A recent anti-boycott investigation of the Shanghai branch of a major U.S. bank (the Bank) serves as an alert to branches and subsidiaries of U.S. companies located in China. Foreign branches of U.S. banks may be unaware that complying with boycotts that are not sanctioned by the United States may violate U.S. law. Such unsanctioned boycotts not only include the Arab League boycott of Israel, but may also include boycotts of Taiwan and Japan.
In this case, the Bank paid a $30,000 civil fine for furnishing information about its business relationships with Israel – a violation of the anti-boycott provisions of the Export Administration Regulations (EAR).
The Shanghai Bank Case
On Aug. 19, 2011, the Bank entered into a settlement agreement with the Department of Commerce, Bureau of Industry & Security (BIS). The Bank sought to resolve allegations that it violated the EAR section prohibiting U.S. persons from furnishing information about business relationships with boycotted countries.
According to the BIS Proposed Charging Letter, during June and July of 2007, the Bank furnished to persons in the U.A.E. information concerning the Bank’s “past, present or proposed business relationships with or in a boycotted country, with a business concern organized under the laws of a boycotted country, or with a national or resident of a boycotted country.” The Bank provided the information in connection with the sale and/or transfer of goods or services (including information) from the United States to Oman.
While neither the settlement agreement nor the proposed charging letter mention which boycott the Bank supported, it was likely the Arab League boycott of Israel. However, compliance with any boycott not sanctioned by the United States could give rise to penalties.
U.S. Anti-Boycott Laws
The anti-boycott compliance provisions of the EAR, set forth in Part 760, apply to “United States persons,” defined as “any person who is a United States resident or national, including individuals, domestic concerns, and ‘controlled in fact’ foreign subsidiaries, affiliates, or other permanent foreign establishments of domestic concerns.” The Shanghai branch was a controlled-in-fact foreign branch of the U.S. bank, which is a “domestic concern.” Thus, the Bank, although based in Shanghai, fell under the jurisdiction of the EAR.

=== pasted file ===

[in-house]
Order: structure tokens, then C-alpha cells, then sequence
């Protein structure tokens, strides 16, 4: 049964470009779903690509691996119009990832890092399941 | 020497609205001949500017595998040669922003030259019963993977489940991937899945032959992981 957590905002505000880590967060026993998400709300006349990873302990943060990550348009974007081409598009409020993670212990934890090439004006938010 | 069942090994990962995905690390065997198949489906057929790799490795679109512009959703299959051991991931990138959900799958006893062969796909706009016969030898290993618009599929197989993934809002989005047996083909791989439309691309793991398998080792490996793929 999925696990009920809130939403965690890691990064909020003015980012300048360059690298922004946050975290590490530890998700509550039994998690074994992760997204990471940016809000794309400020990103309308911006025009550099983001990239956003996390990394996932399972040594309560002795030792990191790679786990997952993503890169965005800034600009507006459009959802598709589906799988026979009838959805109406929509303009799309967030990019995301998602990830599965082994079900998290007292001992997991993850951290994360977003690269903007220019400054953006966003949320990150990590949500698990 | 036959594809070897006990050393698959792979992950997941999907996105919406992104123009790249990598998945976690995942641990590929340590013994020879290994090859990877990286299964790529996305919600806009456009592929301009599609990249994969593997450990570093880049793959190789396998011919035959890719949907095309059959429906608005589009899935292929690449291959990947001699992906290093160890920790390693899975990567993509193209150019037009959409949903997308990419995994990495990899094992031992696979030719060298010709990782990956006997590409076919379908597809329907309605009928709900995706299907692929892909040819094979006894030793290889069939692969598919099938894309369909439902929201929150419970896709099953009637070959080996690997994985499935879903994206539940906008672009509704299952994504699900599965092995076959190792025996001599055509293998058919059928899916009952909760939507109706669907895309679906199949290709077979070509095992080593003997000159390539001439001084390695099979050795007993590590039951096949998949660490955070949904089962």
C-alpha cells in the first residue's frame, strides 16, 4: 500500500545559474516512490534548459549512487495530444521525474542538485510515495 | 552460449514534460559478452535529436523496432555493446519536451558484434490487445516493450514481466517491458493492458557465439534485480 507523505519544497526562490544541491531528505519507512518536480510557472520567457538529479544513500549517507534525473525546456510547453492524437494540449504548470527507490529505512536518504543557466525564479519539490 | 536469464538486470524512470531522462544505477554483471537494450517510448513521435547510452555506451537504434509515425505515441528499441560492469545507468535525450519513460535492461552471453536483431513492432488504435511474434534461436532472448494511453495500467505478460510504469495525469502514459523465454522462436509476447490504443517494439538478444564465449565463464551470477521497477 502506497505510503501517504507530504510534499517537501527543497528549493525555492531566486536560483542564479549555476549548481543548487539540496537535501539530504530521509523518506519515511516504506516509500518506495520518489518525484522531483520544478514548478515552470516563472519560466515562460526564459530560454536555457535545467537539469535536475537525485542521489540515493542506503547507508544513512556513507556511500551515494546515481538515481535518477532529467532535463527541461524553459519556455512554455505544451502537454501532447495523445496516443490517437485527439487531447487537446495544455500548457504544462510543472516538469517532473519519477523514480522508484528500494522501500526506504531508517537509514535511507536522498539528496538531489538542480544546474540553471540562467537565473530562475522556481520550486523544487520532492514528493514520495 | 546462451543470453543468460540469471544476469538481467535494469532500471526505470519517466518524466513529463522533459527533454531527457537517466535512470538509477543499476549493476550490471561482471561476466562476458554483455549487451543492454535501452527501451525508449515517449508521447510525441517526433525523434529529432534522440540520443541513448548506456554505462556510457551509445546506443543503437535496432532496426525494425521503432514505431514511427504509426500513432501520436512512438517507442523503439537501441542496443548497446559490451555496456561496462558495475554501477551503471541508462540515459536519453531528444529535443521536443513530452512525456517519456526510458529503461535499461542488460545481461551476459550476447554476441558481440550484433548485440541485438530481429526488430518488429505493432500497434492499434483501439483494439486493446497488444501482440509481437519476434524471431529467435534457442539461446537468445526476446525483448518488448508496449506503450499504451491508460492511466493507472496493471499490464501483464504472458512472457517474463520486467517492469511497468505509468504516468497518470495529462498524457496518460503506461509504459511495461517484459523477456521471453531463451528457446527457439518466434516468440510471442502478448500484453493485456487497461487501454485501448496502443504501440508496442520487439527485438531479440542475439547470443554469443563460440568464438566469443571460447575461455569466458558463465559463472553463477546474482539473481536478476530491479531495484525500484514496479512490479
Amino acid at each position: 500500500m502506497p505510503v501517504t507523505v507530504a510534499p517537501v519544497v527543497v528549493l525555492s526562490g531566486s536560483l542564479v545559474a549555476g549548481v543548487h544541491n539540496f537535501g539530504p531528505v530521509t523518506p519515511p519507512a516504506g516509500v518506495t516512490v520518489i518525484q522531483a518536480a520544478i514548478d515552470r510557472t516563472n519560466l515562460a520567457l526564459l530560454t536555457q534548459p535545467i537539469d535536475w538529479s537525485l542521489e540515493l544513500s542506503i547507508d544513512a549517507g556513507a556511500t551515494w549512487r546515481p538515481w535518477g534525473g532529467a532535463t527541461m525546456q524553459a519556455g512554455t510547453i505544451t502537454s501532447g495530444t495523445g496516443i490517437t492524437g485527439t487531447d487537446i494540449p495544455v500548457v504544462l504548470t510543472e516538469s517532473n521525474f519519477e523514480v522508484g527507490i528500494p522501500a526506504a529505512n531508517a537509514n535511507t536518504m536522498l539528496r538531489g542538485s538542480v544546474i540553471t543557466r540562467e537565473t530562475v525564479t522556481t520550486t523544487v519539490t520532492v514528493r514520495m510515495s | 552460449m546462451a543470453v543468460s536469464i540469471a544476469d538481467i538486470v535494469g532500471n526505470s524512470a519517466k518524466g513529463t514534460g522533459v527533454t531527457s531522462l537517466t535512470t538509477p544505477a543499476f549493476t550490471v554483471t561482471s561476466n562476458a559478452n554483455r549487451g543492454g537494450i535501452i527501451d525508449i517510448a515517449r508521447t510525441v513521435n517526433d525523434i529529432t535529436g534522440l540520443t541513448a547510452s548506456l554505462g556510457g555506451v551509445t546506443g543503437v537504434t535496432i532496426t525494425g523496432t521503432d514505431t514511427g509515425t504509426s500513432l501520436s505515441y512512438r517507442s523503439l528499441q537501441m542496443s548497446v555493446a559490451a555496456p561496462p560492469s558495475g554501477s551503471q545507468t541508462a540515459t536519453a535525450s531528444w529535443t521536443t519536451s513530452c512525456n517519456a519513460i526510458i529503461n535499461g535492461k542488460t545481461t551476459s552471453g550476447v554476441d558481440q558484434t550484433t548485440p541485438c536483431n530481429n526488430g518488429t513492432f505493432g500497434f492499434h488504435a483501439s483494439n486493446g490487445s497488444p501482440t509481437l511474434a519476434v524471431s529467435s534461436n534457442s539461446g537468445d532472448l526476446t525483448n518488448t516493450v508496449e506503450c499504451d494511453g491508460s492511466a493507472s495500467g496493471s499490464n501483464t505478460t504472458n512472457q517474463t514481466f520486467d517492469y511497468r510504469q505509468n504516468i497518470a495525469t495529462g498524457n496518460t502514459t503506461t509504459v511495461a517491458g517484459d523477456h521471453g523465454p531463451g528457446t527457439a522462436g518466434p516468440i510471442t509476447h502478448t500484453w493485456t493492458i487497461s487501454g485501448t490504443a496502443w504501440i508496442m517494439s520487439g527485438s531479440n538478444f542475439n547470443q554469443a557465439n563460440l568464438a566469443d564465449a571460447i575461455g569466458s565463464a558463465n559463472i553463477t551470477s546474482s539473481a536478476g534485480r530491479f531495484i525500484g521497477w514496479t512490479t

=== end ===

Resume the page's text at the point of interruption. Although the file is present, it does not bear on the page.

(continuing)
In order to fall within the definition of a controlled-in-fact entity, the domestic concern must have the “authority or ability…to establish the general policies or to control day-to-day operations of its foreign subsidiary, partnership, affiliate, branch, office, or other permanent foreign establishment.”
The anti-boycott regulations not only prohibit furnishing information about business relationships with boycotted countries, as seen in the case against the Bank, but also:
- Refusing, or agreeing to refuse, to do business with or in a boycotted country or a blacklisted company;
- Discriminating, or agreeing to discriminate, against persons based on race, religion, sex, national origin or nationality; or
- Furnishing, or agreeing to furnish, information about a person’s race, religion, sex or nationality.
In the event that a U.S. company is asked to take any of the actions above, the EAR requires the U.S. company report any such requests to BIS on a quarterly basis.
Failure to report boycott requests or comply with the prohibitions listed above may result in criminal or administrative penalties, or both. Criminal penalties, which are imposed for “knowing” violations, can result in fines of up to $1 million and imprisonment of up to 20 years per violation. Administrative penalties may include fines of up to the greater of $250,000 per violation or twice the value of the transaction.